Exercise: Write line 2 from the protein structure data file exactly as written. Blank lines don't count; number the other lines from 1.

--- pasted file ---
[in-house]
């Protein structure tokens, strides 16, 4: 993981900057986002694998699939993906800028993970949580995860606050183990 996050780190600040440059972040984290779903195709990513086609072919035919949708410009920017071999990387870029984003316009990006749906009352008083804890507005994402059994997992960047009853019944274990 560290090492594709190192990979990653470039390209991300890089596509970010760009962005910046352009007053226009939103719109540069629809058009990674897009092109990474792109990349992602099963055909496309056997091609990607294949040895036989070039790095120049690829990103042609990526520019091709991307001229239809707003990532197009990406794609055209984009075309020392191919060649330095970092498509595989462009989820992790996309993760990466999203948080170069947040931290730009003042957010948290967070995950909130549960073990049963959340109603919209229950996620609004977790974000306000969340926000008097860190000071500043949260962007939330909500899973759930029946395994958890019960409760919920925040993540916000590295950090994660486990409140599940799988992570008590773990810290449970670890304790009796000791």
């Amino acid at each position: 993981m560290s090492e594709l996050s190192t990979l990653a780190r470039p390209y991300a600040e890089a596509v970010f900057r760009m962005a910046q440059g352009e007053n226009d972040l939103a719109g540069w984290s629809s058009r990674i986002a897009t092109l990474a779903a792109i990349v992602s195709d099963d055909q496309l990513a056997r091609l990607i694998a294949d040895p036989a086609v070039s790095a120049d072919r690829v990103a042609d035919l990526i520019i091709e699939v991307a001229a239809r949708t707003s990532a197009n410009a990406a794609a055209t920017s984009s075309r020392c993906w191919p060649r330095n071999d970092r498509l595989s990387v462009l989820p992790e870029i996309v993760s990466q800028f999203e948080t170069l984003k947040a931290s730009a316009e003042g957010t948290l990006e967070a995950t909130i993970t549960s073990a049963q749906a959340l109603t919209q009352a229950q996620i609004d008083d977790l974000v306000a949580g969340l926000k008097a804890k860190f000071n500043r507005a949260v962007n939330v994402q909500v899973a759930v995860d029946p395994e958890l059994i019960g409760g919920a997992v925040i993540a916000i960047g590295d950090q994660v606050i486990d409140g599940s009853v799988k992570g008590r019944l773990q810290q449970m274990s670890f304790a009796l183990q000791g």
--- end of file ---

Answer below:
């Protein structure tokens, strides 16, 4: 993981900057986002694998699939993906800028993970949580995860606050183990 996050780190600040440059972040984290779903195709990513086609072919035919949708410009920017071999990387870029984003316009990006749906009352008083804890507005994402059994997992960047009853019944274990 560290090492594709190192990979990653470039390209991300890089596509970010760009962005910046352009007053226009939103719109540069629809058009990674897009092109990474792109990349992602099963055909496309056997091609990607294949040895036989070039790095120049690829990103042609990526520019091709991307001229239809707003990532197009990406794609055209984009075309020392191919060649330095970092498509595989462009989820992790996309993760990466999203948080170069947040931290730009003042957010948290967070995950909130549960073990049963959340109603919209229950996620609004977790974000306000969340926000008097860190000071500043949260962007939330909500899973759930029946395994958890019960409760919920925040993540916000590295950090994660486990409140599940799988992570008590773990810290449970670890304790009796000791």